Traditional 24-Credit Program – It’s a Major Opportunity!

This program requires students to take at least 24 credits in subject areas such as English, mathematics, science, social studies, fine arts, and a physical education course to include the integration of health. Foreign language credit is not required for this program, although it is recommended for community college preparation and is required for admission to Florida’s state universities. This program offers students the chance to take eight elective credits- four credits in a major area of interest and four credits combined to allow for a second major area of interest, a minor area of interest, or elective courses. Major areas of interests will allow students to define their interests and use their high school experience to become better prepared for higher education and/or a career of their choosing.

International Baccalaureate Diploma Program

The International Baccalaureate Diploma Program is a rigorous pre-university course of study leading to internationally standardized tests. The program’s comprehensive two-year curriculum allows its graduates to fulfill requirements of many different nations’ education systems. Students completing IB courses and exams from the six subject groups are eligible for college credit. The award of credit is based on scores achieved on IB exams. Students can earn up to 30 postsecondary semester credits by participating in this program at the high school level. Approximately 45 Florida high schools participate in the IB program. Students in Florida’s public secondary schools who are enrolled in IB courses do not have to pay to take the exams. For information, visit www.ibo.org.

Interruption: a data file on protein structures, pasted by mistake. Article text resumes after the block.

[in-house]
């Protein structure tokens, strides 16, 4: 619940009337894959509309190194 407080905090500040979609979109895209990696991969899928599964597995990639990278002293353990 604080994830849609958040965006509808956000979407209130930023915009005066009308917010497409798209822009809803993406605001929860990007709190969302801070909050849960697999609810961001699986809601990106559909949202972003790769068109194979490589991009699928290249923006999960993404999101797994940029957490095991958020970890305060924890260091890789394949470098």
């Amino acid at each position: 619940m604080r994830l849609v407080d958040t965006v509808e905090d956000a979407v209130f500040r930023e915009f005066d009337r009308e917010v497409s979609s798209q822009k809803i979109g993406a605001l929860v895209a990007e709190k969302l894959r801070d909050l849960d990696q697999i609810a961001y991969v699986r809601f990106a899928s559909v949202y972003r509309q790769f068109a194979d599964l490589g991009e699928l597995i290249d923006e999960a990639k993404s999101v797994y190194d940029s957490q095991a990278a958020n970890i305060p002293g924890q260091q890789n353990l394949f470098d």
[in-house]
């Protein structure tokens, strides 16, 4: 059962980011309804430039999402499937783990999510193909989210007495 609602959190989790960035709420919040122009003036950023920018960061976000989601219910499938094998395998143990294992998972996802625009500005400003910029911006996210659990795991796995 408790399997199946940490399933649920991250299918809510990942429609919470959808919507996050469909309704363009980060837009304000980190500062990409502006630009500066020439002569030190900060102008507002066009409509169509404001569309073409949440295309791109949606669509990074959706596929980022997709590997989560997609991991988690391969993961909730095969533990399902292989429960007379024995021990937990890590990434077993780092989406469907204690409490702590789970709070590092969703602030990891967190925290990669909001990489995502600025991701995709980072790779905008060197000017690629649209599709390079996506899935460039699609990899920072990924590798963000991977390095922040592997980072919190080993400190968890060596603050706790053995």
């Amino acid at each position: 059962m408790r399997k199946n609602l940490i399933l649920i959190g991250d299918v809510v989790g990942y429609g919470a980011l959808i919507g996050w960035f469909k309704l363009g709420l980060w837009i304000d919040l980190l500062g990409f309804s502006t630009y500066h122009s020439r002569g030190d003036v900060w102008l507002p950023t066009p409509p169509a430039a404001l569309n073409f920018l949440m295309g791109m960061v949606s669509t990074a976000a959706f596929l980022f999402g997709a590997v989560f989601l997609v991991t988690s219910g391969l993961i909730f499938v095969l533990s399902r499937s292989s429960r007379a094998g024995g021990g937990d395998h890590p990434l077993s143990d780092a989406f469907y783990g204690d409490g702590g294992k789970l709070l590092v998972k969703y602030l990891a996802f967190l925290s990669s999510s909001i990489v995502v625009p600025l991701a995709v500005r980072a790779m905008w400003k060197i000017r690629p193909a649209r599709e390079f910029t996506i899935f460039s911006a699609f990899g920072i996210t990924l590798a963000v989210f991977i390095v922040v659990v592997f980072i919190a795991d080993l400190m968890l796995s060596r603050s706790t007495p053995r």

Advanced International Certificate of Education Program

The Advanced International Certificate of Education Program is an international curriculum and examination program modeled on the British pre-college curriculum and “A-Level” exams. Florida’s public community colleges and universities provide college credit for successfully passed exams. Students in Florida’s public secondary schools who are enrolled in AICE courses do not have to pay to take the exams. For information, visit www.cie.org.uk and click on “Qualifications & Diplomas.”

Three-Year, 18-Credit College Preparatory Program